pi_power_leds.py checks the status file and sets a red or green led according to that.

How it works

Starting with a powered down system, press the pushbutton and hold for 3 or more seconds. The green activity LED on the Pi will start flickering to show that the system is booting up. At that point you can release the pushbutton. You'll see the boot messages if you have a screen attached.

The two pi_power scripts will start up in background and the power status LEDs will indicate the current status. These will change according to whether or not the USB power cable is connected and the current battery state.

You can safely shutdown the system manually by pressing the pushbutton again. The Pi will shutdown and the PowerBoost will stop providing power to the Pi (the blue PowerBoost LED will go out). If the USB cable is connected, the battery will continue to recharge.

If you let the battery run out, the Red LED will warn you by flashing and when the fraction remaining reaches a low, but safe, level the system will shutdown. The shutdown level is set conservatively to ensure the battery does not drain completely and cause the Pi to lose power.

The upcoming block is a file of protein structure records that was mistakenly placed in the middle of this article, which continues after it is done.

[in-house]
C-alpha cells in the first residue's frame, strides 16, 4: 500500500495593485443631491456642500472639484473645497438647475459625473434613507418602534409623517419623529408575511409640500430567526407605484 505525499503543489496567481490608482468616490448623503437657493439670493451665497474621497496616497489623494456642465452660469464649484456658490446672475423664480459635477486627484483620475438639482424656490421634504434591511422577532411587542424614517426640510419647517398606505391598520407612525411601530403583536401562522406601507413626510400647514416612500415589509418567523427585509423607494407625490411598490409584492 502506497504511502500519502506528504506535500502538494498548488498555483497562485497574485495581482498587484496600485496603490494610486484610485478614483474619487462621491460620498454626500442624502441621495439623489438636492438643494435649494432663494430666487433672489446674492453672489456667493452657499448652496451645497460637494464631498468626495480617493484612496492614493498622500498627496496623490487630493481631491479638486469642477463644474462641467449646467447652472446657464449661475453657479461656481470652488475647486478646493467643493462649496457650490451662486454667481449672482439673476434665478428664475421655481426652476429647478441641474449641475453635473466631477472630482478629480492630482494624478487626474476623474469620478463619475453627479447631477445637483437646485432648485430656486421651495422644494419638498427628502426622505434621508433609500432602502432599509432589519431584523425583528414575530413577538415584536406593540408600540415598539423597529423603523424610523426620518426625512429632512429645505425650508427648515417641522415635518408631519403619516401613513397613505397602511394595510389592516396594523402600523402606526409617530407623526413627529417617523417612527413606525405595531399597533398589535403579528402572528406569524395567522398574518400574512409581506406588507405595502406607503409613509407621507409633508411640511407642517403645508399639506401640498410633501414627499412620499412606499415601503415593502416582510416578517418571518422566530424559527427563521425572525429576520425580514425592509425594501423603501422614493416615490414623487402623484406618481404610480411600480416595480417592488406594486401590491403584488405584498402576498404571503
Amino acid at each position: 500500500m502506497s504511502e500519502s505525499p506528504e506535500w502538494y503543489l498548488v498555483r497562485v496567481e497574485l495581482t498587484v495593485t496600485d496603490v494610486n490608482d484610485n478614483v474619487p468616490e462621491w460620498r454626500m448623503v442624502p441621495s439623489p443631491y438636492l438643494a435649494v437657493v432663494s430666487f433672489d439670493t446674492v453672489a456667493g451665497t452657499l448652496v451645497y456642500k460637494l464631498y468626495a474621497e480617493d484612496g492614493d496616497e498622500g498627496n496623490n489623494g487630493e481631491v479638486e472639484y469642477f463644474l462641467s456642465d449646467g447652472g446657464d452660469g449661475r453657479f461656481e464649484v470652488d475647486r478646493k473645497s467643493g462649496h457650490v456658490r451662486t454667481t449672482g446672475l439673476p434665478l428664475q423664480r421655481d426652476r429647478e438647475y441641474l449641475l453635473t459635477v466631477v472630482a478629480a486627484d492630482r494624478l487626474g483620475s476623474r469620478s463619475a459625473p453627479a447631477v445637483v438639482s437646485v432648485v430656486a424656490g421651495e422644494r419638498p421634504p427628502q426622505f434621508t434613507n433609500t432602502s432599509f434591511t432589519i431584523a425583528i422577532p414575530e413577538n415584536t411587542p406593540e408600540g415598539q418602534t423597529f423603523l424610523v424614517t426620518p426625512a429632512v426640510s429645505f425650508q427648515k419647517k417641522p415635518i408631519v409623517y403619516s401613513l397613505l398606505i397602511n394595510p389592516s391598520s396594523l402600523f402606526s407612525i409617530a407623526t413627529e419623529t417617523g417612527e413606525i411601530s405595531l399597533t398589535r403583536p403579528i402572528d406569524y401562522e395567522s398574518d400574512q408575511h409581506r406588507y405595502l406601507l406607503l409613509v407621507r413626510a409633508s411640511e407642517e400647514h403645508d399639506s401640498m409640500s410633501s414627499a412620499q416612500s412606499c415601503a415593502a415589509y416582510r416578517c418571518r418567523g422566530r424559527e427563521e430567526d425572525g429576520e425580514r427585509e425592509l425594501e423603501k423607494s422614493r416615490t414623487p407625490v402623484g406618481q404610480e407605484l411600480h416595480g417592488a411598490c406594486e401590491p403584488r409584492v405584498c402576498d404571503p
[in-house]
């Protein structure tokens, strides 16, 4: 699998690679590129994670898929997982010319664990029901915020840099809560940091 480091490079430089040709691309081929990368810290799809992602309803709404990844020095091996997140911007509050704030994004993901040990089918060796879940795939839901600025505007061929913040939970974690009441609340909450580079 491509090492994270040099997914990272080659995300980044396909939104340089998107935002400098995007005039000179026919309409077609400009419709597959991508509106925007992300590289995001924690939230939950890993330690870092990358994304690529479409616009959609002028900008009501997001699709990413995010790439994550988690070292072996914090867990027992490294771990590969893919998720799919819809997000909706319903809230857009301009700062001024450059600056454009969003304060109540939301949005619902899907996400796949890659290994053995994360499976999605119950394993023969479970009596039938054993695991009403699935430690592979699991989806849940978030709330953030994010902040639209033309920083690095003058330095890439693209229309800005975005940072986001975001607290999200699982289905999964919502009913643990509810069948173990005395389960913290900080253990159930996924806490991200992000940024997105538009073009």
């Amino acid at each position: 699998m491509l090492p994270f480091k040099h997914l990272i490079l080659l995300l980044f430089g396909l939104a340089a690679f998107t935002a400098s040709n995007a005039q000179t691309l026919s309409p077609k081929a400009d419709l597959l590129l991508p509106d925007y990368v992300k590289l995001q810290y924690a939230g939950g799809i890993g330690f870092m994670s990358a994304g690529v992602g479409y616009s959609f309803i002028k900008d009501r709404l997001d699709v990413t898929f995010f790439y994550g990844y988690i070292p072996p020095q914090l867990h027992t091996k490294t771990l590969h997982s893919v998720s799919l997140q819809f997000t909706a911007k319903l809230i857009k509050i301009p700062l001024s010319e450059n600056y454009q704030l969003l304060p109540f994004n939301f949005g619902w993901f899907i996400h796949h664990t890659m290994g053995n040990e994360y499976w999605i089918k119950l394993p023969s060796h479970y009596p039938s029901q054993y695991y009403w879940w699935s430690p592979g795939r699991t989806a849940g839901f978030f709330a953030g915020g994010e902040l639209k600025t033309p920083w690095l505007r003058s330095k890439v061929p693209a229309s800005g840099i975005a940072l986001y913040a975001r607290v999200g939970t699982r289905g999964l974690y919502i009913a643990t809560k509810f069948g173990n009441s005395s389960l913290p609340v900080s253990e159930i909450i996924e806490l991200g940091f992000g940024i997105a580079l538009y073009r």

This plot shows the battery voltage as it drains over times under a load, along with the LED modes.

Voltage graph

When the USB power cable is connected to the PowerBoost and the battery is fully charged, the battery voltage is around 4.15V. When that cable is removed, the battery becomes the power source and the voltage drops immediately to around 4.05 V (I'm not sure why...) and then decays down to around 3.7V at which point it can not longer power the Pi.

pi_power sets 4.05V as the 100% power level and 3.75V as 0%, which gives a bit of a buffer at the low end. Between the two levels the voltage decline is close enough to being linear that we can use predict the fraction of battery remaining from the voltage. It's not totally accurate but it is good enough for our purposes here.

Hardware